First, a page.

The biggest star on YouTube — by a long shot — is Felix “PewDiePie” Kjellberg.
He’s a handsome Swedish man who’s most well-known for producing, editing, and starring in videos which primarily focus on video games. He’s got over 50 million subscribers, and his videos routinely enjoy millions (if not tens of millions) of views.
Sometimes he rants about stuff he’s passionate about — whether that’s YouTube culture or the media’s representation of him or something else — but he’s notorious for creating “Let’s Play” videos of various video games. He’s also notorious for poking the hornet’s nest every now and again. And that final quality has led to some problems for Kjellberg’s lucrative career in video production.
For instance: After a recent spat with the Wall Street Journal where Kjellberg was accused of creating racist content, YouTube-owned Maker Studios got cold feet about its relationship with him and cut ties.
More specifically, Kjellberg’s show “Scare PewDiePie” for YouTube Red, the company’s premium streaming service, was canceled as a result. YouTube also broke ties with Kjellberg financially, cutting him out of the crucial “preferred advertising program” (which affords higher revenue shares to YouTube’s biggest video producers).
Much of his provocation stems from the open nature of YouTube.
Unlike television, YouTube is an open service where you can post (pretty much) whatever you want. This open culture, combined with Kjellberg’s outsized comparative audience, puts him in a unique position: He’s got a massive, loyal following that YouTube can’t ignore.
So when YouTube advertisers pulled their ad dollars from the service recently — once again in the wake of a Wall Street Journal report, where it was revealed that YouTube was serving ads on overtly racist and offensive content (not anything from Kjellberg) — Kjellberg took to his studio and addressed the problem:
“The reason why people love YouTube is because it’s free, and it’s open, and you can say whatever you want. It’s not like television, where everything is behind executive producers and people saying, ‘No you can’t say that! Because then we’ll do this!’ It seems like YouTube is forced to turn into television at this point. That’s gonna be bad for everyone. You want YouTube to continue being a free platform. I want YouTube to continue being a free platform. I understand that advertisers need to feel like they’re spending money and it doesn’t show up on racist videos. I understand that 100%. That’s a terrible thing. But the whole thing is just so massively overblown.”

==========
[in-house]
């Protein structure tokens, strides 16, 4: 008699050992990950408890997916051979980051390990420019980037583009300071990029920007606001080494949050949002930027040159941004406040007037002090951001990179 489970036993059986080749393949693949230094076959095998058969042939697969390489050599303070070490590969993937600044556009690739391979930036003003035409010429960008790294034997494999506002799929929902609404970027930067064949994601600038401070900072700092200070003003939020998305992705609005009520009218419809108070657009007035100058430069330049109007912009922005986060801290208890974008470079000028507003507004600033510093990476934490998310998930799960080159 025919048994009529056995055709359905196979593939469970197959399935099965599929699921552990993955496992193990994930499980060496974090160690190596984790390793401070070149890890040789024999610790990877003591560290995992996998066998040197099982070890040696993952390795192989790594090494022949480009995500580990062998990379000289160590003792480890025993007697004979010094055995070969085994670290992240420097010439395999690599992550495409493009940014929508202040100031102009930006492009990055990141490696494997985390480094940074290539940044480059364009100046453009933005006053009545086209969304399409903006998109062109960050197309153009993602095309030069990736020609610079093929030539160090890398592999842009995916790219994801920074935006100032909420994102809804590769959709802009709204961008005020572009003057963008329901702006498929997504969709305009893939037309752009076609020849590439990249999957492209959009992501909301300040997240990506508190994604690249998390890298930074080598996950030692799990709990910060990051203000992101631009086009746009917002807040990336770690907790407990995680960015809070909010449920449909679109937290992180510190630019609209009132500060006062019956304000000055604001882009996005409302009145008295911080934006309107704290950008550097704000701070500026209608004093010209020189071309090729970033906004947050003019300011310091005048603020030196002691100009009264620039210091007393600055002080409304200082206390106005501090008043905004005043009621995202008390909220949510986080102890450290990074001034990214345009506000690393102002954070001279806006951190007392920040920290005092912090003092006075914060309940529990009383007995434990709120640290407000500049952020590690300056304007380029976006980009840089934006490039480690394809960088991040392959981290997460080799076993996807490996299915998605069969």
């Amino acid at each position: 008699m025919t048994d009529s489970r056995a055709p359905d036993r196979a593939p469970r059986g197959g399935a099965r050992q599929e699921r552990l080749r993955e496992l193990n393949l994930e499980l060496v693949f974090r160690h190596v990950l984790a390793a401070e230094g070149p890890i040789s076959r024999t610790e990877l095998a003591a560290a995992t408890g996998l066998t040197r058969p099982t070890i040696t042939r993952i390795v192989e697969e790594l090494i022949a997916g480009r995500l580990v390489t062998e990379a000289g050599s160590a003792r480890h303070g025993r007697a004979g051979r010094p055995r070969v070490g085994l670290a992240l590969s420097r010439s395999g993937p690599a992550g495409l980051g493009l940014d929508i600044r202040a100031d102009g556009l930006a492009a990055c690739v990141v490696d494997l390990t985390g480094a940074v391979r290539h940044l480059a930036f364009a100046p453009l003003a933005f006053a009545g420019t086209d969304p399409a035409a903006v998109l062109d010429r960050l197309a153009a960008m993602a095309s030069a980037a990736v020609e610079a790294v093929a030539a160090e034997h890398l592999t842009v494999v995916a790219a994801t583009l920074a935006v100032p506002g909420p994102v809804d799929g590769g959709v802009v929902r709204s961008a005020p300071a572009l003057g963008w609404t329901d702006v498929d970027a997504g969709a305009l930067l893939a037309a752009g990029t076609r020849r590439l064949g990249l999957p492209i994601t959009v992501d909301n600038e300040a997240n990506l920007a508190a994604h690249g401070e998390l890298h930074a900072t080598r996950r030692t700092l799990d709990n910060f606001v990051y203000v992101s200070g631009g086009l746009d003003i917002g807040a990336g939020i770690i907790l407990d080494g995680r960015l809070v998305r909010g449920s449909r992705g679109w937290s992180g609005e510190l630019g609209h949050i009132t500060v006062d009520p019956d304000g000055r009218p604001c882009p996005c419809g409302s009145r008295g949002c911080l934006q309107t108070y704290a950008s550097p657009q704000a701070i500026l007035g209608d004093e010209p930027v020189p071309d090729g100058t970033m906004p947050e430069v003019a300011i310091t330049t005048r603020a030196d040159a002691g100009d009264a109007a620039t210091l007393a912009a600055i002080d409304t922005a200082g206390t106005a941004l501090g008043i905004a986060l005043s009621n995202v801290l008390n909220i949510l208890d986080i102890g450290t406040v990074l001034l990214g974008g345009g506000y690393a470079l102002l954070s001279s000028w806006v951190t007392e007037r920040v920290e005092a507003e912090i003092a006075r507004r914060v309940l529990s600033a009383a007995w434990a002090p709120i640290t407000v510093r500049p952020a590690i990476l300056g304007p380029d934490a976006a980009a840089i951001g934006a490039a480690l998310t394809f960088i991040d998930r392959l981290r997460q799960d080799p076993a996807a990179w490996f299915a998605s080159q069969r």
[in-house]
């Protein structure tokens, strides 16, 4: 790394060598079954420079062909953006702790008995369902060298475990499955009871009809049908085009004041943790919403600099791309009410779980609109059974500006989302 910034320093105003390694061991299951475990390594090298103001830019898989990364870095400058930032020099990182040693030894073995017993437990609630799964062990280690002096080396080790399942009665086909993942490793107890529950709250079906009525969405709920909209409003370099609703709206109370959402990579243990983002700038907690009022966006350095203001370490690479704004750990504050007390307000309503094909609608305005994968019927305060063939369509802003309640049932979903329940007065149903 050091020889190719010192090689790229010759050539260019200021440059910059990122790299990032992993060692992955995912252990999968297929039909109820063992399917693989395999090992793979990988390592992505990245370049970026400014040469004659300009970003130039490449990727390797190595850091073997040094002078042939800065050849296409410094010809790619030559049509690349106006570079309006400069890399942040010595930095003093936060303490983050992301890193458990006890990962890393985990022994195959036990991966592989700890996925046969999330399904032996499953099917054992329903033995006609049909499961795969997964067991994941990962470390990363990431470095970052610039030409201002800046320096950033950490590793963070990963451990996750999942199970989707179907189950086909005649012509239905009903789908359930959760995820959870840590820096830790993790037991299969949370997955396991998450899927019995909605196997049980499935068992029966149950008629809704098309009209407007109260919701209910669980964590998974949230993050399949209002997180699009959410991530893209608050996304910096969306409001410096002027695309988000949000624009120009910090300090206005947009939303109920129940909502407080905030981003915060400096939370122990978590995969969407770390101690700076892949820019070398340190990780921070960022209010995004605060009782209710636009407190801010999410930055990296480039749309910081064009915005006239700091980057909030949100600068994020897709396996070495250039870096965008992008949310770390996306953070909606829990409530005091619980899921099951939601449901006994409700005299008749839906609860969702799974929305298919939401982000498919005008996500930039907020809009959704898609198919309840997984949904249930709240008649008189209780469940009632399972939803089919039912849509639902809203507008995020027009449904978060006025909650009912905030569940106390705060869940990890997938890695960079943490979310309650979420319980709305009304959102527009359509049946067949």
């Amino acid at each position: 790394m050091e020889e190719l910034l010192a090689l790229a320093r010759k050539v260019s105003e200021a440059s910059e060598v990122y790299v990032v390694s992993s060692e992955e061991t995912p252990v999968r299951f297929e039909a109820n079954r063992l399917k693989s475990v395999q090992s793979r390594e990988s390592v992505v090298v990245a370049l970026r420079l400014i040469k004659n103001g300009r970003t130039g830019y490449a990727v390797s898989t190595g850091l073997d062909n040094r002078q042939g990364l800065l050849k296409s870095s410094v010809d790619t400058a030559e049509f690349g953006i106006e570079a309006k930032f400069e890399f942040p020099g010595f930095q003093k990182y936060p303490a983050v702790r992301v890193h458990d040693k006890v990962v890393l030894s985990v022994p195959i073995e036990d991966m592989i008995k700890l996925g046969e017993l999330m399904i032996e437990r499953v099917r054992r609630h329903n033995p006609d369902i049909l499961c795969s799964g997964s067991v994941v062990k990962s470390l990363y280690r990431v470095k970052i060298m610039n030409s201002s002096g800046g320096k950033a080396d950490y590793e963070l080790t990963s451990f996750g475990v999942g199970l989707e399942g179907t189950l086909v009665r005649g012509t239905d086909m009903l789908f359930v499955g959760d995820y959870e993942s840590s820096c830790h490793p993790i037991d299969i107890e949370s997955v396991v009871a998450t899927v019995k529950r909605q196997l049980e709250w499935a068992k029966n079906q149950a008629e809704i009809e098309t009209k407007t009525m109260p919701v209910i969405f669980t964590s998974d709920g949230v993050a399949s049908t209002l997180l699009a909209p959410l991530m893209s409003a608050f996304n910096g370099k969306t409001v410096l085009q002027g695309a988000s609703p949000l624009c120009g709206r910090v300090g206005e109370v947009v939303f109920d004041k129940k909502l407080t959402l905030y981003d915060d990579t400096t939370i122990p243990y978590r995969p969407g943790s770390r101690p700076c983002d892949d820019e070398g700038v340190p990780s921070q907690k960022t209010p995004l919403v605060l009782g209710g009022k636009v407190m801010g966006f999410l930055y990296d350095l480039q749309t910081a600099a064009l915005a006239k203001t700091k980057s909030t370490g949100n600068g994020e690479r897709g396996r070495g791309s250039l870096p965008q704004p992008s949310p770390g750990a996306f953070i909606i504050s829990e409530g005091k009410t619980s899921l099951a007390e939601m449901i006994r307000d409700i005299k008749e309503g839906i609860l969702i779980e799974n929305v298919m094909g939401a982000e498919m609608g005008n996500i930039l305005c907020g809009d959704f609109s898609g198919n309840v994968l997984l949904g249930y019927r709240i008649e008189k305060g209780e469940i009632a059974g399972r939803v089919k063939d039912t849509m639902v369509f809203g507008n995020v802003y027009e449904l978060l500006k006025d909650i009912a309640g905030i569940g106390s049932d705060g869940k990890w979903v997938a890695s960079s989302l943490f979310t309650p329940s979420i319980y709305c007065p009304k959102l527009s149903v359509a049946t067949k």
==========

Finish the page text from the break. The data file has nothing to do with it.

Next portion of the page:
To be clear, Kjellberg isn’t excusing the racist content; he’s pointing out the strong reaction advertisers are having to a handful of racist videos among the billions of YouTube videos online. Because those advertisers pulled out of YouTube entirely, anyone making a living off of ads on YouTube is no longer making money. More specifically — because YouTube does a poor job of policing offensive content — anyone making videos that aren’t so nakedly offensive (like Kjellberg) is losing out on money from advertisers pulling their ads from the whole service.
And because of that — combined with some other recent changes YouTube made to its ad policy — Kjellberg says YouTube is “over.” He’s serious enough about it that his new show, called “Best Club,” is being streamed on Twitch.
Of course, Kjellberg isn’t shutting down his “PewDiePie” YouTube channel. He even points out in his latest video (titled “YOUTUBEISOVERPARTY”) that he was planning on streaming more stuff regardless. Then again, YouTube has its own live video streaming service; that Kjellberg chose Twitch, an Amazon-owned competitor to YouTube, says a lot by itself.
Is YouTube — the outrageously popular online video service — “over”? Probably not.
Even without Kjellberg, hundreds of millions of people use YouTube to watch videos of all types. But it may be “over” in a cultural sense, as the service attempts a pivot toward paid TV offerings. As that shift continues, expect to see more of YouTube’s home-made personalities either move to other services or adapt towards more produced, advertiser-friendly content.
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